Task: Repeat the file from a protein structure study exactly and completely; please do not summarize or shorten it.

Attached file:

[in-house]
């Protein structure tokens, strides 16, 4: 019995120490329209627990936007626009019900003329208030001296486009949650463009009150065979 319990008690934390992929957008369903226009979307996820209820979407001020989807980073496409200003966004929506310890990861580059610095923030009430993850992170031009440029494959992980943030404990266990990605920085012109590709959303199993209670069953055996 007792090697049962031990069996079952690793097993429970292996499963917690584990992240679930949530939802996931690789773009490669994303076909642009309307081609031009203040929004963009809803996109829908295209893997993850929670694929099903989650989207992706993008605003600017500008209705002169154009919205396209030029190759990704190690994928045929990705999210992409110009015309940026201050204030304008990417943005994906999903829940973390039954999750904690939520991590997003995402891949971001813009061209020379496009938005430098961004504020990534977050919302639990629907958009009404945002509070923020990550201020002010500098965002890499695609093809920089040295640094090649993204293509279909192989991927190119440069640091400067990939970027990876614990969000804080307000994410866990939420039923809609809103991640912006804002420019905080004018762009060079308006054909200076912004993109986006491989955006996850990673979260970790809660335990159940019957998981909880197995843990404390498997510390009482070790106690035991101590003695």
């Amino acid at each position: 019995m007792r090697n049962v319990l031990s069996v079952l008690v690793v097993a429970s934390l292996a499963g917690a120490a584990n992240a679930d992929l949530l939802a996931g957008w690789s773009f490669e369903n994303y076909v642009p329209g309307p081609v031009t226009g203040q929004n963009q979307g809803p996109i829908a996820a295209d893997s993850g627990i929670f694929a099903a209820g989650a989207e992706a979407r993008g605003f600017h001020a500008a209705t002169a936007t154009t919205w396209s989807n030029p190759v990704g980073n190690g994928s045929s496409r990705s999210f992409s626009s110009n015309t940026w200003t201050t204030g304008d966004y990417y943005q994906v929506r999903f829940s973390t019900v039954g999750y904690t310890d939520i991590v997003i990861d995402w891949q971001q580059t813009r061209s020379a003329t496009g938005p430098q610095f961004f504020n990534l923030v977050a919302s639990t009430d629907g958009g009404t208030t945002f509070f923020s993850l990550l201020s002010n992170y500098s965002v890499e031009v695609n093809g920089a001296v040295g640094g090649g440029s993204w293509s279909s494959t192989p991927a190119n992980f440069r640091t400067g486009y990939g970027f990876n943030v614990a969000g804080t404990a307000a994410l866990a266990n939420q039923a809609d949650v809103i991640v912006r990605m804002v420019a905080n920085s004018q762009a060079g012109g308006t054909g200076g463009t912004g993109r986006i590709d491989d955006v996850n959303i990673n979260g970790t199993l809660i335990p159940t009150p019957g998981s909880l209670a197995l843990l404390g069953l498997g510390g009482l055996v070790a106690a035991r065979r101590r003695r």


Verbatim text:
[in-house]
């Protein structure tokens, strides 16, 4: 019995120490329209627990936007626009019900003329208030001296486009949650463009009150065979 319990008690934390992929957008369903226009979307996820209820979407001020989807980073496409200003966004929506310890990861580059610095923030009430993850992170031009440029494959992980943030404990266990990605920085012109590709959303199993209670069953055996 007792090697049962031990069996079952690793097993429970292996499963917690584990992240679930949530939802996931690789773009490669994303076909642009309307081609031009203040929004963009809803996109829908295209893997993850929670694929099903989650989207992706993008605003600017500008209705002169154009919205396209030029190759990704190690994928045929990705999210992409110009015309940026201050204030304008990417943005994906999903829940973390039954999750904690939520991590997003995402891949971001813009061209020379496009938005430098961004504020990534977050919302639990629907958009009404945002509070923020990550201020002010500098965002890499695609093809920089040295640094090649993204293509279909192989991927190119440069640091400067990939970027990876614990969000804080307000994410866990939420039923809609809103991640912006804002420019905080004018762009060079308006054909200076912004993109986006491989955006996850990673979260970790809660335990159940019957998981909880197995843990404390498997510390009482070790106690035991101590003695």
């Amino acid at each position: 019995m007792r090697n049962v319990l031990s069996v079952l008690v690793v097993a429970s934390l292996a499963g917690a120490a584990n992240a679930d992929l949530l939802a996931g957008w690789s773009f490669e369903n994303y076909v642009p329209g309307p081609v031009t226009g203040q929004n963009q979307g809803p996109i829908a996820a295209d893997s993850g627990i929670f694929a099903a209820g989650a989207e992706a979407r993008g605003f600017h001020a500008a209705t002169a936007t154009t919205w396209s989807n030029p190759v990704g980073n190690g994928s045929s496409r990705s999210f992409s626009s110009n015309t940026w200003t201050t204030g304008d966004y990417y943005q994906v929506r999903f829940s973390t019900v039954g999750y904690t310890d939520i991590v997003i990861d995402w891949q971001q580059t813009r061209s020379a003329t496009g938005p430098q610095f961004f504020n990534l923030v977050a919302s639990t009430d629907g958009g009404t208030t945002f509070f923020s993850l990550l201020s002010n992170y500098s965002v890499e031009v695609n093809g920089a001296v040295g640094g090649g440029s993204w293509s279909s494959t192989p991927a190119n992980f440069r640091t400067g486009y990939g970027f990876n943030v614990a969000g804080t404990a307000a994410l866990a266990n939420q039923a809609d949650v809103i991640v912006r990605m804002v420019a905080n920085s004018q762009a060079g012109g308006t054909g200076g463009t912004g993109r986006i590709d491989d955006v996850n959303i990673n979260g970790t199993l809660i335990p159940t009150p019957g998981s909880l209670a197995l843990l404390g069953l498997g510390g009482l055996v070790a106690a035991r065979r101590r003695r």